Let's Talk About Hair

Hair. It's important to people of all cultures and it is just as diverse as the heads it grows on top of. In black culture, hair is not only about a way to switch up your physical appearance, there is a history behind it. 

During the fifteenth century in Africa, hairstyles were a way of communicating. With just one look, hair showed marital status, religion, economic status, and rank within society. Prior to slavery, Africans took pride in their hair. Hours were spent taking care of and styling the hair. Braiding, dreadlocks, Bantu knots, twists, and many other elaborate styles graced the heads of females in many countries.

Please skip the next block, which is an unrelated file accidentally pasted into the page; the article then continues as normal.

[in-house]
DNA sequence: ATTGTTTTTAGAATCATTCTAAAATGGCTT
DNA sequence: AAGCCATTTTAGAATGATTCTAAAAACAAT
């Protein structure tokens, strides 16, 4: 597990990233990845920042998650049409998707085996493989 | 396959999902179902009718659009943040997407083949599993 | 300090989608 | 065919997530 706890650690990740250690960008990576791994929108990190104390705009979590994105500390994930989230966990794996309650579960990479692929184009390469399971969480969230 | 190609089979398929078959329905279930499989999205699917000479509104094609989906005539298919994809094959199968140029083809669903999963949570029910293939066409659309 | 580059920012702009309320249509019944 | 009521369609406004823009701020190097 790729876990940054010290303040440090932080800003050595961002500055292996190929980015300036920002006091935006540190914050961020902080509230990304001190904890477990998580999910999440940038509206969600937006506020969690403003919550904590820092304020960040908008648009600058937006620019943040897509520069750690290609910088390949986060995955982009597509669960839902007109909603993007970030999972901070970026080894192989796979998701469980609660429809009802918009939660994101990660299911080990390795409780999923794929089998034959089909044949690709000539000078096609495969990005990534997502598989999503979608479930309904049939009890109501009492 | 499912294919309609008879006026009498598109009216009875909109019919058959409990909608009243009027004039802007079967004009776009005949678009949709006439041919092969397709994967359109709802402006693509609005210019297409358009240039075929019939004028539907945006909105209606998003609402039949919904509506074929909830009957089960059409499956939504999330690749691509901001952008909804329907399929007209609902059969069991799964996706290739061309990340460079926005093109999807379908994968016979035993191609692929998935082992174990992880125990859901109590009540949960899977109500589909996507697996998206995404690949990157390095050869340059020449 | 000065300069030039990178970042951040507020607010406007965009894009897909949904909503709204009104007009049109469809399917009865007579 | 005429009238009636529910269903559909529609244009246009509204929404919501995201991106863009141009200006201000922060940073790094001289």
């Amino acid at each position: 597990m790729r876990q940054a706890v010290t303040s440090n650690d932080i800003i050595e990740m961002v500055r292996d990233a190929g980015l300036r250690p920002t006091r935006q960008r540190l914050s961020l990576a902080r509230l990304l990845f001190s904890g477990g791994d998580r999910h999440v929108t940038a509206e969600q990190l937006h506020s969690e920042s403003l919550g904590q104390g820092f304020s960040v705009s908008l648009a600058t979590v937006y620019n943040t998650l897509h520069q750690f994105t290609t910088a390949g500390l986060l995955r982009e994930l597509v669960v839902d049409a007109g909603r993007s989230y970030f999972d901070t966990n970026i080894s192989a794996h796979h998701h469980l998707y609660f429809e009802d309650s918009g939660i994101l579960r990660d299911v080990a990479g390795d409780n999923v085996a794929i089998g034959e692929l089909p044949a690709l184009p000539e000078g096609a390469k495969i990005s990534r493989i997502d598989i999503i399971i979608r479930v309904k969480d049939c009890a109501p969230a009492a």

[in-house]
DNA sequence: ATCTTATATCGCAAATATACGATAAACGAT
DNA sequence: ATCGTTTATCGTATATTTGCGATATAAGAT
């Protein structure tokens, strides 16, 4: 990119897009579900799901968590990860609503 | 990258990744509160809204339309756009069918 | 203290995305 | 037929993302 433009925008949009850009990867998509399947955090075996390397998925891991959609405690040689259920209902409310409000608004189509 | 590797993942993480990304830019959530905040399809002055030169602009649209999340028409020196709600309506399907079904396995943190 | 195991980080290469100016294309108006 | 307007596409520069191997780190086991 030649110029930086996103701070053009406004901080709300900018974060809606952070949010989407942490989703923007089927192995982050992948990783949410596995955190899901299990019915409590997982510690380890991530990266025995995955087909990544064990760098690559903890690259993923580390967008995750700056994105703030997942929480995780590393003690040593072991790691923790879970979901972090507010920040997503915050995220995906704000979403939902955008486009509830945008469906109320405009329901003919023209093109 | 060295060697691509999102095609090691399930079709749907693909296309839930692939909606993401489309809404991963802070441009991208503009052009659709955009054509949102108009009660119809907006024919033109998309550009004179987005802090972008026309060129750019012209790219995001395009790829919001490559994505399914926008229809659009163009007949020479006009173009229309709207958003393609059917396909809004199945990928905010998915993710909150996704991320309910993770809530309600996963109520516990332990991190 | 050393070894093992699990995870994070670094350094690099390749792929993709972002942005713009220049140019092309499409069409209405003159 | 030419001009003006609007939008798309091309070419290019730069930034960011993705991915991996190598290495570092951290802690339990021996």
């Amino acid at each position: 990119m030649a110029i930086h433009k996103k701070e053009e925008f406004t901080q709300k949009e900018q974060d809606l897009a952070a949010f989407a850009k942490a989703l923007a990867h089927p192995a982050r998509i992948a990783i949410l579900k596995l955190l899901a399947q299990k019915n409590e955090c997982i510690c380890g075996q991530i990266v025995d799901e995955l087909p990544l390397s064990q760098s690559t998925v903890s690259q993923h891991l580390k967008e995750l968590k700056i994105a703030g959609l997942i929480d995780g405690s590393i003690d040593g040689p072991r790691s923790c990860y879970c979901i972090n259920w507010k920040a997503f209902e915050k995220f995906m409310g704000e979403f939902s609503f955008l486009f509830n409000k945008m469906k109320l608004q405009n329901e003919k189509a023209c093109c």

Once brought over to America, the ideology that European culture imposed about straight hair being the most aesthetically pleasing developed a negative attitude towards the natural beauty of Black hair. Centuries later, straight, fine hair is still considered "good" and thick, coarse hair is looked at as "bad". Many black women over the years have used chemical relaxers to straighten their hair for various reasons. Some for the purpose of manageability and others to confine to the standards of beauty. 

Black hair is beautiful and black so are black women regardless of the way they choose to wear their hair. They do not deserve to be discriminated against in their work places, appropriated by other cultures, or rudely asked about whether or not not their hair is "real". Straight, curly, wavy, dreaded, braided, or knotted, black hair is extremely beautiful. For the record, no matter how gorgeous it may be... look and don't touch. 

 

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